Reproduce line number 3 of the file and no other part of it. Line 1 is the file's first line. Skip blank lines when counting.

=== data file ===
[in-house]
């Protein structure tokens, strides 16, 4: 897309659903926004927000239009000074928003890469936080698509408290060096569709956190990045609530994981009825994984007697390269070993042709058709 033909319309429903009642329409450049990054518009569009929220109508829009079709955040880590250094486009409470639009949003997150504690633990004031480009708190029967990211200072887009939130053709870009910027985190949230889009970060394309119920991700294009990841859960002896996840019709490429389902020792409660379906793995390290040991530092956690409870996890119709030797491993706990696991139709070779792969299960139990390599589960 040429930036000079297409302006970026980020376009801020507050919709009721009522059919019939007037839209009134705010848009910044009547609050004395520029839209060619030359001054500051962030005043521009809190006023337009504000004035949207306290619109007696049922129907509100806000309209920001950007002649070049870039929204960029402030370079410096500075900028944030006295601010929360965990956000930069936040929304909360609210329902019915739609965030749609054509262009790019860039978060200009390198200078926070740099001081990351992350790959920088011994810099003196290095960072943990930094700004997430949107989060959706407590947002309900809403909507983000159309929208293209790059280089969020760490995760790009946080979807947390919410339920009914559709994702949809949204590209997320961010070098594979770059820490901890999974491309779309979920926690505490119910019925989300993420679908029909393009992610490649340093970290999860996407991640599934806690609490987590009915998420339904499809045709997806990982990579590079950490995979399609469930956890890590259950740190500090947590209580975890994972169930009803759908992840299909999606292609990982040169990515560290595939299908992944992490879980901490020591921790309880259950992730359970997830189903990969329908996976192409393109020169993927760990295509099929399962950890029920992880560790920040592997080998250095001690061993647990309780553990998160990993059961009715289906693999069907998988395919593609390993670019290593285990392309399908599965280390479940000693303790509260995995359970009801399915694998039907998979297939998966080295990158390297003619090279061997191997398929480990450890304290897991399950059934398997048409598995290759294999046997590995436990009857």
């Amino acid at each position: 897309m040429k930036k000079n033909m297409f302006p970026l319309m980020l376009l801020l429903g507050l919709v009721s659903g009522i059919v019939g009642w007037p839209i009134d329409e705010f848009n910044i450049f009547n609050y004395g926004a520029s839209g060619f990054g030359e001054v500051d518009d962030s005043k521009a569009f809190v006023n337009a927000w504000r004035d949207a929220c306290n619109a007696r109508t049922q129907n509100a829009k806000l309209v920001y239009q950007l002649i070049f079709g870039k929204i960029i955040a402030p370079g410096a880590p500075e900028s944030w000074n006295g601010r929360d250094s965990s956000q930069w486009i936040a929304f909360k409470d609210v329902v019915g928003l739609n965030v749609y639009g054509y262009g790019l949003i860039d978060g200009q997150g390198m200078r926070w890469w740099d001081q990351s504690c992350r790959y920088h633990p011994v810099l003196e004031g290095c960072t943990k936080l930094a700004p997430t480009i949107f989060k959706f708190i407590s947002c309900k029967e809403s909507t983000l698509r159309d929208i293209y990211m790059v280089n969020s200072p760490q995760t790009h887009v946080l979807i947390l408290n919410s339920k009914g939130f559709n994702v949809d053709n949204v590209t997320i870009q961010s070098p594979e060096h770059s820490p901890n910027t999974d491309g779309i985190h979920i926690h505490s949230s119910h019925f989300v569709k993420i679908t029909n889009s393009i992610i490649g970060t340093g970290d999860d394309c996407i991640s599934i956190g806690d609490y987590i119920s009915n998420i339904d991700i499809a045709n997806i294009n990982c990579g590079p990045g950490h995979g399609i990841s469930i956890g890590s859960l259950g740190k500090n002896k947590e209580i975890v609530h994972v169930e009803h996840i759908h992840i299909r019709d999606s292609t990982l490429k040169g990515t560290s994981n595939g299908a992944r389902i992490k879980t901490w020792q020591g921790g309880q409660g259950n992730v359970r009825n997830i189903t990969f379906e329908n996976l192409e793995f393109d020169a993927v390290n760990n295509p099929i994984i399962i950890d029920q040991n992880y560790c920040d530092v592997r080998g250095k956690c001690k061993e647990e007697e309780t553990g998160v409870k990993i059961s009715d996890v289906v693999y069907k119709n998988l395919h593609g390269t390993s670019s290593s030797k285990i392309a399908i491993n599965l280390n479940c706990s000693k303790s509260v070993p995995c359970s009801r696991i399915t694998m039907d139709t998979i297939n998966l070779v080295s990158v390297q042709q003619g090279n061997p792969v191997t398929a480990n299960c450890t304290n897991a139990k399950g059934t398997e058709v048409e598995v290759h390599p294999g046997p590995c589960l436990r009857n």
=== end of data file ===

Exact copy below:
């Amino acid at each position: 897309m040429k930036k000079n033909m297409f302006p970026l319309m980020l376009l801020l429903g507050l919709v009721s659903g009522i059919v019939g009642w007037p839209i009134d329409e705010f848009n910044i450049f009547n609050y004395g926004a520029s839209g060619f990054g030359e001054v500051d518009d962030s005043k521009a569009f809190v006023n337009a927000w504000r004035d949207a929220c306290n619109a007696r109508t049922q129907n509100a829009k806000l309209v920001y239009q950007l002649i070049f079709g870039k929204i960029i955040a402030p370079g410096a880590p500075e900028s944030w000074n006295g601010r929360d250094s965990s956000q930069w486009i936040a929304f909360k409470d609210v329902v019915g928003l739609n965030v749609y639009g054509y262009g790019l949003i860039d978060g200009q997150g390198m200078r926070w890469w740099d001081q990351s504690c992350r790959y920088h633990p011994v810099l003196e004031g290095c960072t943990k936080l930094a700004p997430t480009i949107f989060k959706f708190i407590s947002c309900k029967e809403s909507t983000l698509r159309d929208i293209y990211m790059v280089n969020s200072p760490q995760t790009h887009v946080l979807i947390l408290n919410s339920k009914g939130f559709n994702v949809d053709n949204v590209t997320i870009q961010s070098p594979e060096h770059s820490p901890n910027t999974d491309g779309i985190h979920i926690h505490s949230s119910h019925f989300v569709k993420i679908t029909n889009s393009i992610i490649g970060t340093g970290d999860d394309c996407i991640s599934i956190g806690d609490y987590i119920s009915n998420i339904d991700i499809a045709n997806i294009n990982c990579g590079p990045g950490h995979g399609i990841s469930i956890g890590s859960l259950g740190k500090n002896k947590e209580i975890v609530h994972v169930e009803h996840i759908h992840i299909r019709d999606s292609t990982l490429k040169g990515t560290s994981n595939g299908a992944r389902i992490k879980t901490w020792q020591g921790g309880q409660g259950n992730v359970r009825n997830i189903t990969f379906e329908n996976l192409e793995f393109d020169a993927v390290n760990n295509p099929i994984i399962i950890d029920q040991n992880y560790c920040d530092v592997r080998g250095k956690c001690k061993e647990e007697e309780t553990g998160v409870k990993i059961s009715d996890v289906v693999y069907k119709n998988l395919h593609g390269t390993s670019s290593s030797k285990i392309a399908i491993n599965l280390n479940c706990s000693k303790s509260v070993p995995c359970s009801r696991i399915t694998m039907d139709t998979i297939n998966l070779v080295s990158v390297q042709q003619g090279n061997p792969v191997t398929a480990n299960c450890t304290n897991a139990k399950g059934t398997e058709v048409e598995v290759h390599p294999g046997p590995c589960l436990r009857n």